The kernel code was designed from the beginning with multiple CPUs in mind. It was written so as to minimize the amount of code that would be discarded in case of MP. There is yet a great deal more code that is needed for MP however.

I describe here the high level strategy that we adopted for MP, as it solved some related problems that were already crucial for single processor versions.

These ideas are much like schemes for transactions where an attempt is made that may turn out to be infeasible and must then leave no side effects. This is commonly called commit-abort logic. We were vaguely aware of this discipline and I am sure that it was not original with us. Still some of the details of our implementation may be of interest.

Perhaps ideally a CPU spends most of its time executing user code in user mode. This code will occasionally invoke the kernel to change some part of the world that is not represented in the memory space of any domain. Most such kernel invocations are feasible and the code must handle the success case quickly, but be prepared for possible obstacles. There are several forms of obstacles:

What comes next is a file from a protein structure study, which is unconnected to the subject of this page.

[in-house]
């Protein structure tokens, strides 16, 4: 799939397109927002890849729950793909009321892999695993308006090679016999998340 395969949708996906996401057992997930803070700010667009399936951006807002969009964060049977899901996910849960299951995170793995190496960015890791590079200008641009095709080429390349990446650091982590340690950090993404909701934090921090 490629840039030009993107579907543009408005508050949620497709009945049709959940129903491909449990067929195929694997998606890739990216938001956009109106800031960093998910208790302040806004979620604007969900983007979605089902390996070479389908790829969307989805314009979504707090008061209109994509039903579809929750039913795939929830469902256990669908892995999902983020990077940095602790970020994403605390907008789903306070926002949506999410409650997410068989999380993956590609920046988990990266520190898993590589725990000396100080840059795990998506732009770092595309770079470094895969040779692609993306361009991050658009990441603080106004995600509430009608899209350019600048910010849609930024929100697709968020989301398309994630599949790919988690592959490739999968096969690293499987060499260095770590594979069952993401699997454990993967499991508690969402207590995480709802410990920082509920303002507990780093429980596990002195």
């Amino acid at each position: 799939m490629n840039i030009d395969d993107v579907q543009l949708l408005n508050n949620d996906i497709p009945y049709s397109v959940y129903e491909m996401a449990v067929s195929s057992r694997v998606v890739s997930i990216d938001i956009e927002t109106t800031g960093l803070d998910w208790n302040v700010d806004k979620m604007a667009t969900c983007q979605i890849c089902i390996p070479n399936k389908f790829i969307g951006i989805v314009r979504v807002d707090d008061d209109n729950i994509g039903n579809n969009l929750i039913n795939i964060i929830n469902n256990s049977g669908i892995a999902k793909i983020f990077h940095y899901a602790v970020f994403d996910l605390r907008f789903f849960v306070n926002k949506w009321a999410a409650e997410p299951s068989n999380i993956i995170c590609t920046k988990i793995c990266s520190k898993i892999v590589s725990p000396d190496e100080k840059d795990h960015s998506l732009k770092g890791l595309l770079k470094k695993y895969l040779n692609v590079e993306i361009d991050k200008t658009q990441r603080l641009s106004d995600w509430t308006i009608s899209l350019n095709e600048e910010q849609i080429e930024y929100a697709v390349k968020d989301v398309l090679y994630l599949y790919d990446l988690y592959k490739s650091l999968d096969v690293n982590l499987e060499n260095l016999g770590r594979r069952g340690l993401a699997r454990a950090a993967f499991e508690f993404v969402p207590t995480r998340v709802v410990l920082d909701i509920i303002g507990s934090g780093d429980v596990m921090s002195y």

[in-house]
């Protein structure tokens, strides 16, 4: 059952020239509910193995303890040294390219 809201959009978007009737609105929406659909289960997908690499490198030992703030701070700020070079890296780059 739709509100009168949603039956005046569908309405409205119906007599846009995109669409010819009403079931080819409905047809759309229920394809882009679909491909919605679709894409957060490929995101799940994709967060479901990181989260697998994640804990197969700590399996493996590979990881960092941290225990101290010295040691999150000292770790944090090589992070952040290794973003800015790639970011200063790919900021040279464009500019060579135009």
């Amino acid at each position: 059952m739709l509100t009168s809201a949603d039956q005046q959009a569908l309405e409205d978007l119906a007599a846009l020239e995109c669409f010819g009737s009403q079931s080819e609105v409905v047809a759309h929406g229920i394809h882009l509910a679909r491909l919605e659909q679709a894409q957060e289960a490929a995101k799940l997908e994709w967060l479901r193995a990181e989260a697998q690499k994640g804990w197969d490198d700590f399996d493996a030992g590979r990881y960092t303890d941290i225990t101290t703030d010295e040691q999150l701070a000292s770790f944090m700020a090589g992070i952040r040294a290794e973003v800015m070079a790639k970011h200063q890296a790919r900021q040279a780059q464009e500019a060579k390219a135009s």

When a unit of operation requires exclusive access to several nodes and pages, an exclusive lock for each of those will be acquired. When a domain jumps to itself or one node plays two roles in the same action a lock conflict will be noted.